You know the one. The video with the young lad and his dream to... no, it's not Billy Elliot. Well, you'll know it when you see it.
I'm talking about Pot Noodle's recent TV ad, featuring less of the product itself and more of surprise, subversion and humour.
The video is a success not just because it managed to keep a hold of its audience's attention, but because it used that engagement constructively to create a strong positive emotion in viewers — which in turn encouraged them to take action.
Effectively, it charmed the socks off its audience.
Here's the video. Watch it for yourself, and then drop down for our analysis on why the video works, how it creates emotion in its audience, and how you can do the same in your own video content.
1. It knows its target audience
Pot Noodle's largest target audience continues to be young people aged 16–24 who are time-short and looking for warm, quick, filling meals.
The brand has always embraced youthful cheekiness in its advertising in order to appeal to that target audience and their sense of humour. However, this hasn't always been successful — a string of bawdy video ads in the '00s received numerous complaints and were ultimately withdrawn.
In the past, Pot Noodle's video adverts mainly focused on the product as a self-indulgent (albeit unhealthy) snack. In part thanks to these videos, as well as the brand's perception among many consumers as cheap, tacky, and lazy, ten years ago Pot Noodle was voted as the UK's most hated brand. Since then it has attempted to increase its popularity, and this TV ad is a great example.
Pod Noodle's latest advert is still tailored towards its target audience. It still features a relatable young person who is time-short, and a cheeky, surprising sense of humour.
However, rather than assuming the worst about its audience (they are lazy and self-indulgent), this video takes a more positive approach by painting them as ambitious, inspirational go-getters who are fully focused on their dreams — however unconventional. And not surprisingly, this has resulted in a positive reaction from the brand's target audience.
2. It challenges expectations
Speaking of unconventional, this video is unusual in two ways.
Firstly, it contains a genuine twist at its end. The ad plays heavily into expected story tropes — a young Northern lad working hard to achieve his goal, with posters in his bedroom, a yelling coach, a supportive family. Just when the video is getting too cheesy, too samey, too I've-seen-this-a-hundred-times-before-y, it turns it all on its head.
This doesn't just shock and amuse the viewer; it also makes them smile. Their assumptions were wrong, the resolution is so left-field, and now they're in on the joke. The audience is left feeling, literally, pleasantly surprised.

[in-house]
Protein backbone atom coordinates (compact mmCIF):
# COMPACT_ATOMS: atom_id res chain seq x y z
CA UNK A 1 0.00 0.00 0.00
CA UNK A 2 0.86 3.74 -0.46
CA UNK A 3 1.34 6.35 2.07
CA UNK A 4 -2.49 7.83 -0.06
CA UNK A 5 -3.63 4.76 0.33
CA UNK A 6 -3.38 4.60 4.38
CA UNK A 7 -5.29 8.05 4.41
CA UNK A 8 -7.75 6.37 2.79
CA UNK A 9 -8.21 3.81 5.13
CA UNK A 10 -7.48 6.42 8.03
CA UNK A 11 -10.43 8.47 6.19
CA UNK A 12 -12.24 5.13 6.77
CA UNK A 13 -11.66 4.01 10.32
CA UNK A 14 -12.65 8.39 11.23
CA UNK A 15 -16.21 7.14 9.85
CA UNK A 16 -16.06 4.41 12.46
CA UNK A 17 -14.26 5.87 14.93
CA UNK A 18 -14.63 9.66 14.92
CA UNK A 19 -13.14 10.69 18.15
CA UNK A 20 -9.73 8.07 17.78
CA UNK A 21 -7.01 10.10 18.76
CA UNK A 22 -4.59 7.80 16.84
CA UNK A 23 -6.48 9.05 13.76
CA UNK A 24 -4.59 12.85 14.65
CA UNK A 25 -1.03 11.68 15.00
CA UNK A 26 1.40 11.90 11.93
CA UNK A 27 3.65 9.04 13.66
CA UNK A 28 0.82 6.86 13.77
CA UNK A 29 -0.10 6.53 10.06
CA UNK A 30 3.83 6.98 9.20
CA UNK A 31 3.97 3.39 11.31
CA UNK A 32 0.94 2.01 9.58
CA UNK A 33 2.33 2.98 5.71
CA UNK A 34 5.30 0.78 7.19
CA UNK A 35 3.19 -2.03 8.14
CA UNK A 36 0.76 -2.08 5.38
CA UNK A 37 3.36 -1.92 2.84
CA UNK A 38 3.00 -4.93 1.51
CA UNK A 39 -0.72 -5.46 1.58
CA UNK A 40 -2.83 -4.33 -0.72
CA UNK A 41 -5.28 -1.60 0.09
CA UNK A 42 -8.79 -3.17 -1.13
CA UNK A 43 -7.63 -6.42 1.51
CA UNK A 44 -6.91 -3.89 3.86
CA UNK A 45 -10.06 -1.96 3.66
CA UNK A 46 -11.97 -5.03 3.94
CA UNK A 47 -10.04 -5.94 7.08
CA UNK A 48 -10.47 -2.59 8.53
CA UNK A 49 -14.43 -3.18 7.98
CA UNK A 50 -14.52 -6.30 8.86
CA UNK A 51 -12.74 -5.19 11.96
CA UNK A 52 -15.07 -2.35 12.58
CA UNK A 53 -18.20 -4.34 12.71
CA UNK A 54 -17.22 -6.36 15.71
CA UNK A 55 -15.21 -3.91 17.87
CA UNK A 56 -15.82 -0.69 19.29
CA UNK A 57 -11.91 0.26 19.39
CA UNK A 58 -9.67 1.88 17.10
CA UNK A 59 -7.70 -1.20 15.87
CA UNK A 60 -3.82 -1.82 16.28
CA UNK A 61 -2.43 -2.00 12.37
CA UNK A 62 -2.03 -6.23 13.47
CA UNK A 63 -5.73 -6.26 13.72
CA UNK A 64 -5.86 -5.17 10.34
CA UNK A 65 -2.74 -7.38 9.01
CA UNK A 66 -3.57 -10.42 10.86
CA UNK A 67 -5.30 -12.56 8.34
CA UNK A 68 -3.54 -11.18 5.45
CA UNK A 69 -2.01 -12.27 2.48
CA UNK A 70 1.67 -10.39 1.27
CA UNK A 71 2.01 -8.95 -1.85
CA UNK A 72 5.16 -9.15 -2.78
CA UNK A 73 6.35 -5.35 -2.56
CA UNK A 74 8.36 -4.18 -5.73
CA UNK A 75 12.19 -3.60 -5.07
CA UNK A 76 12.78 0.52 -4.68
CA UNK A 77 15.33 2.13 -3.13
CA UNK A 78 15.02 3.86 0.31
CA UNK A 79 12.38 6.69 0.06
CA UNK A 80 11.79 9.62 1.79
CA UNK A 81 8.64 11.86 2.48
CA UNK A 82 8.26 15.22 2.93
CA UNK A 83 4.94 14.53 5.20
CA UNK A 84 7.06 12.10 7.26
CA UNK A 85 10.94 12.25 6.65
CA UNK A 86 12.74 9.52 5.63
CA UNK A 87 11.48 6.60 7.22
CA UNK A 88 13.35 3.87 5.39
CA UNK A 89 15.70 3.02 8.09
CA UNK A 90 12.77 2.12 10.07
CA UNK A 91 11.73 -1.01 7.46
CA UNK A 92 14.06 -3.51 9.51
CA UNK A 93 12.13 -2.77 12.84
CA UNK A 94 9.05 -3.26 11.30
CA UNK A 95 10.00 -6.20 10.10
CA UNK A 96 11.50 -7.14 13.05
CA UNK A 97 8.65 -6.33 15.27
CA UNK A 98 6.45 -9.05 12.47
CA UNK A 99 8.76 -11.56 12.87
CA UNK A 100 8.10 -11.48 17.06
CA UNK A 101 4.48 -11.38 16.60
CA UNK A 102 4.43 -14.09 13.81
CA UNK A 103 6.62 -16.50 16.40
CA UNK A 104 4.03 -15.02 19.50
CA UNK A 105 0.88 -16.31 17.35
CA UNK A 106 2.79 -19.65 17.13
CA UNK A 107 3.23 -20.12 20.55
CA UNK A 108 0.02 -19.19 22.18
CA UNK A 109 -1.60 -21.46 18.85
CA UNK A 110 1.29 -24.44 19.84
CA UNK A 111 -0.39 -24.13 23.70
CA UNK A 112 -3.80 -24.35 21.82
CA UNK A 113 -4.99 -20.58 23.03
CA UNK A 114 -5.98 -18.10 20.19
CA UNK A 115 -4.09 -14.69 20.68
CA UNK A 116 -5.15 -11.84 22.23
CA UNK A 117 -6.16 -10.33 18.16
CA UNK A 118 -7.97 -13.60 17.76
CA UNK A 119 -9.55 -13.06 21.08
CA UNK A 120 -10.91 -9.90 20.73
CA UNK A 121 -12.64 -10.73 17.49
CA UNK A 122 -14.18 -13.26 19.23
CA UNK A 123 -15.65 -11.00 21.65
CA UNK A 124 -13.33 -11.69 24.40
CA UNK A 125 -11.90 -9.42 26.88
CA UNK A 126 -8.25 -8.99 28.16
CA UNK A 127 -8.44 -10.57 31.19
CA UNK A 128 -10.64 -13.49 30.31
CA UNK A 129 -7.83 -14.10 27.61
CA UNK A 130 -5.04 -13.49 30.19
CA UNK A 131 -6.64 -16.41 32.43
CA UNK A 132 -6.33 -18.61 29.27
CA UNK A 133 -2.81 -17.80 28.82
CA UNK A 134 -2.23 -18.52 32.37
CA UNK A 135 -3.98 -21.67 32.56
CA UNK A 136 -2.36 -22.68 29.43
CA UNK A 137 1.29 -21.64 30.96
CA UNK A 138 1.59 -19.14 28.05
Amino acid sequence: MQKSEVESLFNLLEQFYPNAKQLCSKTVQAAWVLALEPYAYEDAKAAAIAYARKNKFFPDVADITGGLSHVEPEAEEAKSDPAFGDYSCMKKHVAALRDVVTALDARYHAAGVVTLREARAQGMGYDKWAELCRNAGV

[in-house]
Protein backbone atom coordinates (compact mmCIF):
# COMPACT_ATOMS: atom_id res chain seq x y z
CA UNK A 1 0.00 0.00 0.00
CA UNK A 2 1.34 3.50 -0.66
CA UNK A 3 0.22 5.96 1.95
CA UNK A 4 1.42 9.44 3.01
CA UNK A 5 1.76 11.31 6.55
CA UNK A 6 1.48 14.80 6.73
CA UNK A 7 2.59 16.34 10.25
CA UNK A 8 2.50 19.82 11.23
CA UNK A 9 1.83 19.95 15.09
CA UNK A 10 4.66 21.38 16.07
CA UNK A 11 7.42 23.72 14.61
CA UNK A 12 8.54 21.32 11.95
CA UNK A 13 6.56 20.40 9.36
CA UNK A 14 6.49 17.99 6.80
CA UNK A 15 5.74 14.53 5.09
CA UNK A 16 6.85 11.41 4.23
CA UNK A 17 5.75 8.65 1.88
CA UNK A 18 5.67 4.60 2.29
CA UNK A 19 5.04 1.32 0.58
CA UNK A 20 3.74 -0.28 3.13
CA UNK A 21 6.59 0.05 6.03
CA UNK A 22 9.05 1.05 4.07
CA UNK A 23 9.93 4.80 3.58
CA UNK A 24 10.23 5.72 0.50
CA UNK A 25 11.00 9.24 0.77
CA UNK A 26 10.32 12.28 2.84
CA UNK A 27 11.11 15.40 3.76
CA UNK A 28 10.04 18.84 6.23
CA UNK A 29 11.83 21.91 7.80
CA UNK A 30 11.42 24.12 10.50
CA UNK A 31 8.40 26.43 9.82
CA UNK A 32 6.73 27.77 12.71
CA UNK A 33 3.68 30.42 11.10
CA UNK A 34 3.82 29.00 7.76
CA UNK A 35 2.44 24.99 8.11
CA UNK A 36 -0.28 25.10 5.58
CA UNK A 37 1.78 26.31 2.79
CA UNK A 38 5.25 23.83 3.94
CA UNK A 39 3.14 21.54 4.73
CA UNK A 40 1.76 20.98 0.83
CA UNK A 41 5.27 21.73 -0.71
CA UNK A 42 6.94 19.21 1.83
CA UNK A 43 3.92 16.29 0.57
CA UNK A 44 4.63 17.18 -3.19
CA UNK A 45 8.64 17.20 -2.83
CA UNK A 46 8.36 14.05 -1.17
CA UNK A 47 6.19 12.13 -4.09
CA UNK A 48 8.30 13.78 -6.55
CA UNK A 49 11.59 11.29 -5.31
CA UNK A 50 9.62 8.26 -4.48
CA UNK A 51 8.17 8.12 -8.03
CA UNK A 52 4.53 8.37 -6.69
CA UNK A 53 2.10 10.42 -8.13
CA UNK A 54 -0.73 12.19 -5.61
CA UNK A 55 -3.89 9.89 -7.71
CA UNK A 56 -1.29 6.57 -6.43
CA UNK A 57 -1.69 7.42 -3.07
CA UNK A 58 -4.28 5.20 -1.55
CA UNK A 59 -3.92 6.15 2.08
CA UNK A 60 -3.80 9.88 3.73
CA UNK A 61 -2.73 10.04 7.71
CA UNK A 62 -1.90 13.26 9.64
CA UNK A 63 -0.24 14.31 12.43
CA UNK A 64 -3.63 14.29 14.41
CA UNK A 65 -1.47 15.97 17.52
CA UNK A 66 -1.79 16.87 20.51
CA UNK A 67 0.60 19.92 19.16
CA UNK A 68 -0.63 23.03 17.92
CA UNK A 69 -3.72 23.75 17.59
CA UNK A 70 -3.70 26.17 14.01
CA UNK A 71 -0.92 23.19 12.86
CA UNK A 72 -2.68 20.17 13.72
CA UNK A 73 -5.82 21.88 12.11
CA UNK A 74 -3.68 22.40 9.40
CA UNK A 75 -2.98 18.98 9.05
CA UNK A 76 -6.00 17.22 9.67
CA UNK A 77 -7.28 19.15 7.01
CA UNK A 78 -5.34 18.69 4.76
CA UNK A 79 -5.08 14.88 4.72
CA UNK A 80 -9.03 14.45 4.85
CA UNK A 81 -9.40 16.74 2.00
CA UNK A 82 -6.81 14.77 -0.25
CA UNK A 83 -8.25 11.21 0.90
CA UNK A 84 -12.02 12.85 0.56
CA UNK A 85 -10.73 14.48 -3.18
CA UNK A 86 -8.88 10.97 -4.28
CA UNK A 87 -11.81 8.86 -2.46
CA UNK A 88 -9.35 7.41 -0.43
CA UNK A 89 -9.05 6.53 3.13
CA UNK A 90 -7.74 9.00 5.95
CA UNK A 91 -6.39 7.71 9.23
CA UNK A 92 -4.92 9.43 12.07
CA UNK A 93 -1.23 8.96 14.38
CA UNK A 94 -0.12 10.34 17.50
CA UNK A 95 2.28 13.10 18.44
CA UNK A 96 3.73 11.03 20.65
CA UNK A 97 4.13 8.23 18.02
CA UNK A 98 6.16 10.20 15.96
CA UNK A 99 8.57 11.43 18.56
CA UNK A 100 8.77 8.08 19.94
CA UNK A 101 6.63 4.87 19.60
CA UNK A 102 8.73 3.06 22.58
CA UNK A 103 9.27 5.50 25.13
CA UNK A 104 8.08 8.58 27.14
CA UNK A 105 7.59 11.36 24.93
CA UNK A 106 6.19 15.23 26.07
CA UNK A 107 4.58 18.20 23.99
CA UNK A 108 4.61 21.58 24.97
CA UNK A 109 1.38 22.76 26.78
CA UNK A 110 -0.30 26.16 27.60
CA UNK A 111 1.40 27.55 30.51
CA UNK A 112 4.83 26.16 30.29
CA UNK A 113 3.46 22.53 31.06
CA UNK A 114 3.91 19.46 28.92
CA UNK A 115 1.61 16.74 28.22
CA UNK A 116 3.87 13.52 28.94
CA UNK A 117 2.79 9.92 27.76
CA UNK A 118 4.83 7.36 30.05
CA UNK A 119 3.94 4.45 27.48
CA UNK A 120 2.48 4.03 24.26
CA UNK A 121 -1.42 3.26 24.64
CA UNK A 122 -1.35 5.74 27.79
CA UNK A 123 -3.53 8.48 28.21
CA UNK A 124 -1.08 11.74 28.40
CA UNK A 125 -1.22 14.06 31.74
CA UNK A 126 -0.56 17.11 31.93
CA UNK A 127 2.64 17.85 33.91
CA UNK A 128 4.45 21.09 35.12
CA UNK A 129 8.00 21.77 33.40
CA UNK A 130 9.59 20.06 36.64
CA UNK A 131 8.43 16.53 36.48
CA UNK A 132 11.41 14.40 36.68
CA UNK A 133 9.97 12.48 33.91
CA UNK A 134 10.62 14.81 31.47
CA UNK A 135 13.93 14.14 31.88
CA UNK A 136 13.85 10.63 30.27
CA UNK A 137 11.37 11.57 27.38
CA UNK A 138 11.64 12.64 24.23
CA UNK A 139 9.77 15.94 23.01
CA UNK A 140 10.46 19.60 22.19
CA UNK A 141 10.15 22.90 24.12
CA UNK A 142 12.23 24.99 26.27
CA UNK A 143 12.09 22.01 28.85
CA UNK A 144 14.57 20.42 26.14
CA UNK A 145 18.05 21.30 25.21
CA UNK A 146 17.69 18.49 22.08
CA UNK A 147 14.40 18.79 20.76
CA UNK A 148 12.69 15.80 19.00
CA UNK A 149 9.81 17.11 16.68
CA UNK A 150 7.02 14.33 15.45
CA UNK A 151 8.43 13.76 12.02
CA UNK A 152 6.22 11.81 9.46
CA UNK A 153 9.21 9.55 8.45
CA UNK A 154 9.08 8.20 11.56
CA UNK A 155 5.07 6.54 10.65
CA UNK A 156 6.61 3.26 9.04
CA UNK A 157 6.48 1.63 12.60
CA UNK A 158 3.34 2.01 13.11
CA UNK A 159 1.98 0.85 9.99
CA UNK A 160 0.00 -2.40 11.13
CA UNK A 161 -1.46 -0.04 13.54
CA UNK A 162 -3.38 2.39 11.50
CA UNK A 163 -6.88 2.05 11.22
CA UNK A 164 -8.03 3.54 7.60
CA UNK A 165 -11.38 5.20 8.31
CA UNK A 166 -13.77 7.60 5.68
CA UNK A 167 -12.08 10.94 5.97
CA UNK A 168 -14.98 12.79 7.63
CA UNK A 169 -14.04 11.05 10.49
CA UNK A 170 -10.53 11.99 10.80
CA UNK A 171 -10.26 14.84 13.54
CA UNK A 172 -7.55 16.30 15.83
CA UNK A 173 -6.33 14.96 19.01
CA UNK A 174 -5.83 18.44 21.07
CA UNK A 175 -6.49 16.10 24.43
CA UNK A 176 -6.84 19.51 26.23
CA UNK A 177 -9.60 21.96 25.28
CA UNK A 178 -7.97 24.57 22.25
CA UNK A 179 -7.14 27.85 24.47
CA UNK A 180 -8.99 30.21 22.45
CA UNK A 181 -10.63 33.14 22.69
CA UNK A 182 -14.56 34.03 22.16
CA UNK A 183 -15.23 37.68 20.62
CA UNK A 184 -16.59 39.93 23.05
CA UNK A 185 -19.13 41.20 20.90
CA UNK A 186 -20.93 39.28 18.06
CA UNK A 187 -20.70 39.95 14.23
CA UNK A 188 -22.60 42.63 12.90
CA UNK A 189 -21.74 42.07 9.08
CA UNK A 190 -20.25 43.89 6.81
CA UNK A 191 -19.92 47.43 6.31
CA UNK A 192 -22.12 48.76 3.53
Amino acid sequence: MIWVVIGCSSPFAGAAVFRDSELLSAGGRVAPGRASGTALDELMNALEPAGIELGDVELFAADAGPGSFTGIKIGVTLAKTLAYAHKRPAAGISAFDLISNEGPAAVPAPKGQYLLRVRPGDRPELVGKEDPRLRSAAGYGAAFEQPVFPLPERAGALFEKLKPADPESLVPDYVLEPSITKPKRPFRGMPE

Plus, the video also manages to question gender stereotypes, in contrast to the aforementioned ads of the '00s which declared Pot Noodle "the slag of all snacks". This may well reflect the changing values of young people in the UK today, and the brand's aim to appeal to young women just as much as young men.
All of this adds up to mean Pot Noodle has challenged what people expect from it. By holding onto its edginess, but presenting a more positive message, it has remained true to its brand and also positioned itself to more successfully appeal to its target audience. The product is repositioned, not as a lazy indulgence but a time-saving snack that helps you focus on the things that really matter.
3. It's (positively) emotional
And how does Pot Noodle create a positive emotion in its audience? Well, through a video full of positive emotion.
It's been shown many times that emotional videos are far more likely to make us watch and then share, with positive emotions leading to 40% more shares than negative emotions.
That's where this video really succeeds. It's funny, but not in a way that's poking fun at the protagonist. The ad sees us all share positively in his dream, celebrating it and his success from a humble beginning. It's this non-cynical but surprising rush of positivity at the end that makes the video so effective. The way the ad leaves them feeling remains in the minds of viewers, and makes them more likely to share the video with others.
And the proof is in the numbers. So far the ad has received 1.5 million views on YouTube alone, and almost 33,000 shares across the internet. Not only that, it has received a massively positive reaction from its target audience.
Although the numbers aren't available, I'd also wager that the video may well have caused a spike in sales of the product itself. Once you create a positive emotion in your target audience, you encourage them to take further action to engage with your brand, whether that's sharing your video or going out and buying a cheeky Pot Noodle.
If you haven't already, try charming your audience with your video content. No matter what product or service you offer, you can incorporate strong positive emotions into your videos to leave your audience feeling good, make them associate those emotions with your brand, and be more likely to take further action afterwards — whatever your business goals may be.